As medical laboratories struggle to reduce costs and squeeze their budgets, it is essential that the lab’s quality assurance/quality control program is run properly to protect and enhance the analytical integrity of lab test results
This question is apparently a subject of much discussion within some lab organizations where aggressive cost reduction programs are shrinking lab staff and reducing funds spent on controls and similar QA/QC resources.
Because patients can be harmed if a clinical laboratory turns out inaccurate test results, cutting costs too deeply is an activity that can have dangerous consequences. It is also a situation that attracts national attention. One example is how the laboratory at Maryland General Hospital in Baltimore reported inaccurate HIV and HCV results on thousands of patients for a period of almost two years, ending with a news report on the lab test errors published in March 2004 by the Baltimore Sun
Medical Laboratory Test Errors Lead to National News Headlines
That episode made the national news. It led to the dismissal of both the laboratory administrator and the pathologist serving as laboratory director. As well, the hospital’s CEO resigned and there were Congressional hearings into how and why this lab’s accrediting bodies had failed to detect these serious problems in lab test accuracy over the years in question.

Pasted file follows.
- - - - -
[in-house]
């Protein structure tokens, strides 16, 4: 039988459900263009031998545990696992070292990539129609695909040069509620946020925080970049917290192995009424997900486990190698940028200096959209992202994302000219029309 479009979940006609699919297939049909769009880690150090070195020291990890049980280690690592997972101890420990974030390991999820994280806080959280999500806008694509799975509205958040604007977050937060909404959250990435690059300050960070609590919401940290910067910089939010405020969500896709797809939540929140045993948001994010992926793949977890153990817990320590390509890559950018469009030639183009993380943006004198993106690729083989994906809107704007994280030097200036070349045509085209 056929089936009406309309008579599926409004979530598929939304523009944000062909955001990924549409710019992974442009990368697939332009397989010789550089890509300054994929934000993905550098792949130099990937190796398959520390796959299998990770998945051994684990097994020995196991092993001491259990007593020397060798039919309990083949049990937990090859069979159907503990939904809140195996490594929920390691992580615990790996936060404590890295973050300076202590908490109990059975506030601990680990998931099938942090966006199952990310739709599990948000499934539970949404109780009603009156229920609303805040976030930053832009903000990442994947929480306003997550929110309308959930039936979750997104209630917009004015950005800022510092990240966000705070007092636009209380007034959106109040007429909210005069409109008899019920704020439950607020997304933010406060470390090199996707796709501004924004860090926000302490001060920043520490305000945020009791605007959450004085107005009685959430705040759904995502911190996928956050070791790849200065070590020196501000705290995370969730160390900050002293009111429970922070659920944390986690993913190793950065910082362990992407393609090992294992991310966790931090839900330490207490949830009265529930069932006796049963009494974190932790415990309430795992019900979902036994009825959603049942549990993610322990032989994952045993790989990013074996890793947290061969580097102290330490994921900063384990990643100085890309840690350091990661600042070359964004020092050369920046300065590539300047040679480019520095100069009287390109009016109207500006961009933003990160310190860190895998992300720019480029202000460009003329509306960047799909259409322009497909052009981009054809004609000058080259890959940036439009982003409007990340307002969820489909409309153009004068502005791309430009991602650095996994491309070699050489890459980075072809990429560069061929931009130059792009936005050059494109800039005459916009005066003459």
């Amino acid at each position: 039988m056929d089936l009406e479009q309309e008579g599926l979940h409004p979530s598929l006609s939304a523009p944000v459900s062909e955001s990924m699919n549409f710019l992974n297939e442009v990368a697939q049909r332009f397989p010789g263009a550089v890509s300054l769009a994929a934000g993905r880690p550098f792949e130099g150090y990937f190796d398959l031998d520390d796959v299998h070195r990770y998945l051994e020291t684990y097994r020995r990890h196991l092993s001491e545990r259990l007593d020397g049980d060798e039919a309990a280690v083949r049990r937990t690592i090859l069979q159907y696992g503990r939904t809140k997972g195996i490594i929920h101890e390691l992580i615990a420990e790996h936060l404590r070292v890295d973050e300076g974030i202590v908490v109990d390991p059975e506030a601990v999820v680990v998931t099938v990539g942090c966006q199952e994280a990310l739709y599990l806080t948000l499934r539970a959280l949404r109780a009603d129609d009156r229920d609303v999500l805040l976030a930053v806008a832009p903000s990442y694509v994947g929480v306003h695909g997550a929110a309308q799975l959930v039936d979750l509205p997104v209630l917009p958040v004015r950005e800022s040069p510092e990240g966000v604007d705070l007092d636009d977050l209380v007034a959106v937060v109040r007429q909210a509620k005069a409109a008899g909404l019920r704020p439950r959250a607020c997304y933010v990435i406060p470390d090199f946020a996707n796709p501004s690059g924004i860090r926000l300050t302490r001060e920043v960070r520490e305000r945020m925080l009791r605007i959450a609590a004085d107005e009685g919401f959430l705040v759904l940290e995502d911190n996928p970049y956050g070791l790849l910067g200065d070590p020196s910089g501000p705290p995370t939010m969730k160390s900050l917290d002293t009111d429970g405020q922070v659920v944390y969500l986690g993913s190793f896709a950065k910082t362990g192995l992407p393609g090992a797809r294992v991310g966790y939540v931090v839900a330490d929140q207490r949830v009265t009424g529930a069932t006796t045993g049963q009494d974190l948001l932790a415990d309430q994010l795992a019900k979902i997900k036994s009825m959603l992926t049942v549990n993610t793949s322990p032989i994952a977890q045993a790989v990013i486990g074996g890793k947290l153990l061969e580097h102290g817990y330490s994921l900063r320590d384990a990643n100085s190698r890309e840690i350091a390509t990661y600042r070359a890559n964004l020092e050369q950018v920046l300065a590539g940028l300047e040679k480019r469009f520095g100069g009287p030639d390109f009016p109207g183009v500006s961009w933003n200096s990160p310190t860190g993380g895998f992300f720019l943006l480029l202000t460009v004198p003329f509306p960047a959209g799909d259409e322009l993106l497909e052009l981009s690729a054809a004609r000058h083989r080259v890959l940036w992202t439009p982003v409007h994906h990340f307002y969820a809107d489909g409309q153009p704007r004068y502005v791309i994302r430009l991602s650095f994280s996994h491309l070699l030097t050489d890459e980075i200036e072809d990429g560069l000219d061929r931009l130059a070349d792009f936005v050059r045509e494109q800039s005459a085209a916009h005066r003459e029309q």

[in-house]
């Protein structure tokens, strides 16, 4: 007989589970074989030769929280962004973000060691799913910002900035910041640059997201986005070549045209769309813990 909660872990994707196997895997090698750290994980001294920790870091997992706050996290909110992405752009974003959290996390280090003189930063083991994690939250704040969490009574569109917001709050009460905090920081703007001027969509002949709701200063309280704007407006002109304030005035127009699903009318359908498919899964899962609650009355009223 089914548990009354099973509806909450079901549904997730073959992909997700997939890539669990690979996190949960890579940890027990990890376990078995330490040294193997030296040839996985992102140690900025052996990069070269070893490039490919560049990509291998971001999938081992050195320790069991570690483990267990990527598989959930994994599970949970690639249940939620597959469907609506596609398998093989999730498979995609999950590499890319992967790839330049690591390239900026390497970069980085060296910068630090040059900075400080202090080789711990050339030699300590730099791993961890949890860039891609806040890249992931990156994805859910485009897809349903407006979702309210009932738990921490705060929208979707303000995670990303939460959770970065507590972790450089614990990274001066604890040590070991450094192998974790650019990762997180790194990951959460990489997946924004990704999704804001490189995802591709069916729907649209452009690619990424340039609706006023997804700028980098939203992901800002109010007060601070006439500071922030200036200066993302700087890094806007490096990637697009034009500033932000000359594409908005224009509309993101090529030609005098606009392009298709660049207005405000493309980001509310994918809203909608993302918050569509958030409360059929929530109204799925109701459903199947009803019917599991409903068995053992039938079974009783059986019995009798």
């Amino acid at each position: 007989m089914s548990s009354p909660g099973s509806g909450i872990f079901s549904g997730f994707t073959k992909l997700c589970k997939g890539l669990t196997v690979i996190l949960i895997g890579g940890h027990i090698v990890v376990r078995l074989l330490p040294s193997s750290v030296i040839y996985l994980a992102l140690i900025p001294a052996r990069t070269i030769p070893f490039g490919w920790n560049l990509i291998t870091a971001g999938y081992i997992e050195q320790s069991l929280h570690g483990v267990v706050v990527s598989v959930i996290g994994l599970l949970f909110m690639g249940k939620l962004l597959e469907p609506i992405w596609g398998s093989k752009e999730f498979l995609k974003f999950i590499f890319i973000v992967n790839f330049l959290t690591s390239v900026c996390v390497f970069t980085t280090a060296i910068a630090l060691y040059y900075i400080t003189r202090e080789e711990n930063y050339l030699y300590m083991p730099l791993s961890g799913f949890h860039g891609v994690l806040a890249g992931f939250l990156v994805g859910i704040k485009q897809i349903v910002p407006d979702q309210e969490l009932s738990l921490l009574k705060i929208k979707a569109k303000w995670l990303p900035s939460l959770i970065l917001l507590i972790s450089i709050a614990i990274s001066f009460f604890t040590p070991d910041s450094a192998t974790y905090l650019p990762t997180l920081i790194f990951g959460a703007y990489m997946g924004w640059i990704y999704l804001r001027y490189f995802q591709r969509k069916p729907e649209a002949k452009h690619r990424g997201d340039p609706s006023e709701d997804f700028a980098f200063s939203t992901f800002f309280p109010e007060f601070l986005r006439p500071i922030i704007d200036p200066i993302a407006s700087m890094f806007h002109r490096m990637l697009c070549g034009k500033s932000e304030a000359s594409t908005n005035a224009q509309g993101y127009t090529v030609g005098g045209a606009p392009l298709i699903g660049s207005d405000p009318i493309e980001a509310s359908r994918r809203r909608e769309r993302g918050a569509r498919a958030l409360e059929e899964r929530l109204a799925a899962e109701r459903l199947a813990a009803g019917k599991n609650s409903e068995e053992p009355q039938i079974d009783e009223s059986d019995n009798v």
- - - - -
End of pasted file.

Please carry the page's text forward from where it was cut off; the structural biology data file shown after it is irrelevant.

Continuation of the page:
Maybe that episode is what some readers had in mind when they contacted us in recent weeks following Dark Daily’s publication of two different ebriefings on the trend of cost cutting in the clinical laboratory industry. (See “related information” at the bottom of the page). In response to these stories, a number of readers expressed concerns that cost-cutting in their own laboratories had gone too far.
Reducing Clinical Laboratory Costs Might Affect Accuracy of Test Results
These readers feared that inexperienced or lesser-trained staff are being asked to perform the most complex tests and, as a consequence, that might lessen the quality of results. In some cases, it was pointed out that to save money, lab management had reduced the use of controls from levels that previously exceeded the minimum requirements of federal and state regulations, such as CLIA.
Similarly, some readers noted that—to save money—lab managers were streamlining certain longstanding QA/QC activities that might have gone over and above the minimum statutory requirements.
Question about Effective QA/QC in the Medical Laboratory
A common question asked by some of these readers was: “As our clinical laboratory changes quality assurance and quality control activities, how does it monitor the accuracy and quality of its test results to have confidence that it has not failed to detect errors or erroneous results?”
The answer to that question falls outside the technical expertise of the editorial staff here at Dark Daily. However, experts in this aspect of medical laboratory management and operations will be speaking on this topic at the upcoming Lab Quality Confab, which takes place on October 1-2, 2013, at the Astor Crowne Plaza Hotel in New Orleans.